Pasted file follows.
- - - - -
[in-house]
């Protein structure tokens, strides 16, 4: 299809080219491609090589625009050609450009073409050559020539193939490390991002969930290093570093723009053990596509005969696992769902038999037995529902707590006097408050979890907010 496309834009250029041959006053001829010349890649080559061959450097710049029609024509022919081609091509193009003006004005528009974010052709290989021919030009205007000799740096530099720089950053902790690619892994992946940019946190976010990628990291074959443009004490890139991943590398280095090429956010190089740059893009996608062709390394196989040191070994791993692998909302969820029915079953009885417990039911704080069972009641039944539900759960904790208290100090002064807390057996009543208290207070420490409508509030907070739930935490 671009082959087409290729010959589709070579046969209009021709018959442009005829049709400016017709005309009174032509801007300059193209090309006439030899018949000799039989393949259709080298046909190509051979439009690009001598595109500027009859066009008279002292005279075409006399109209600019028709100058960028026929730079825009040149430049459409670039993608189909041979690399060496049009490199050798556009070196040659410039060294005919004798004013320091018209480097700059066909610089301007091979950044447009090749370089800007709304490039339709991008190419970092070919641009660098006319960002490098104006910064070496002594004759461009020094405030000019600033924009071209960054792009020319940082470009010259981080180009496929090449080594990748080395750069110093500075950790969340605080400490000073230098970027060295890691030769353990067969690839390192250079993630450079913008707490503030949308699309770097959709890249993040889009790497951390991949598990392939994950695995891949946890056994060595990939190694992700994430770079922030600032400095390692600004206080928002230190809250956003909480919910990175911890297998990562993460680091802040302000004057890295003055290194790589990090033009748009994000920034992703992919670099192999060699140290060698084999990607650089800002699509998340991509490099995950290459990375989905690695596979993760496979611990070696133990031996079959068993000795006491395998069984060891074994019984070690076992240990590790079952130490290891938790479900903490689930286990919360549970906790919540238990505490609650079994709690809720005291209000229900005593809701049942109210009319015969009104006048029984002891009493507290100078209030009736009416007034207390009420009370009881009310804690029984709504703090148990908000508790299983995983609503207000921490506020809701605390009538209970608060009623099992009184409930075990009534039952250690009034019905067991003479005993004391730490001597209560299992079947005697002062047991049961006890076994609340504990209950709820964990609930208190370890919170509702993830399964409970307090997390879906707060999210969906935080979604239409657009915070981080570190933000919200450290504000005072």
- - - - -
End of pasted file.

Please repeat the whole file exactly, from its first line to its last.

[in-house]
């Protein structure tokens, strides 16, 4: 299809080219491609090589625009050609450009073409050559020539193939490390991002969930290093570093723009053990596509005969696992769902038999037995529902707590006097408050979890907010 496309834009250029041959006053001829010349890649080559061959450097710049029609024509022919081609091509193009003006004005528009974010052709290989021919030009205007000799740096530099720089950053902790690619892994992946940019946190976010990628990291074959443009004490890139991943590398280095090429956010190089740059893009996608062709390394196989040191070994791993692998909302969820029915079953009885417990039911704080069972009641039944539900759960904790208290100090002064807390057996009543208290207070420490409508509030907070739930935490 671009082959087409290729010959589709070579046969209009021709018959442009005829049709400016017709005309009174032509801007300059193209090309006439030899018949000799039989393949259709080298046909190509051979439009690009001598595109500027009859066009008279002292005279075409006399109209600019028709100058960028026929730079825009040149430049459409670039993608189909041979690399060496049009490199050798556009070196040659410039060294005919004798004013320091018209480097700059066909610089301007091979950044447009090749370089800007709304490039339709991008190419970092070919641009660098006319960002490098104006910064070496002594004759461009020094405030000019600033924009071209960054792009020319940082470009010259981080180009496929090449080594990748080395750069110093500075950790969340605080400490000073230098970027060295890691030769353990067969690839390192250079993630450079913008707490503030949308699309770097959709890249993040889009790497951390991949598990392939994950695995891949946890056994060595990939190694992700994430770079922030600032400095390692600004206080928002230190809250956003909480919910990175911890297998990562993460680091802040302000004057890295003055290194790589990090033009748009994000920034992703992919670099192999060699140290060698084999990607650089800002699509998340991509490099995950290459990375989905690695596979993760496979611990070696133990031996079959068993000795006491395998069984060891074994019984070690076992240990590790079952130490290891938790479900903490689930286990919360549970906790919540238990505490609650079994709690809720005291209000229900005593809701049942109210009319015969009104006048029984002891009493507290100078209030009736009416007034207390009420009370009881009310804690029984709504703090148990908000508790299983995983609503207000921490506020809701605390009538209970608060009623099992009184409930075990009534039952250690009034019905067991003479005993004391730490001597209560299992079947005697002062047991049961006890076994609340504990209950709820964990609930208190370890919170509702993830399964409970307090997390879906707060999210969906935080979604239409657009915070981080570190933000919200450290504000005072």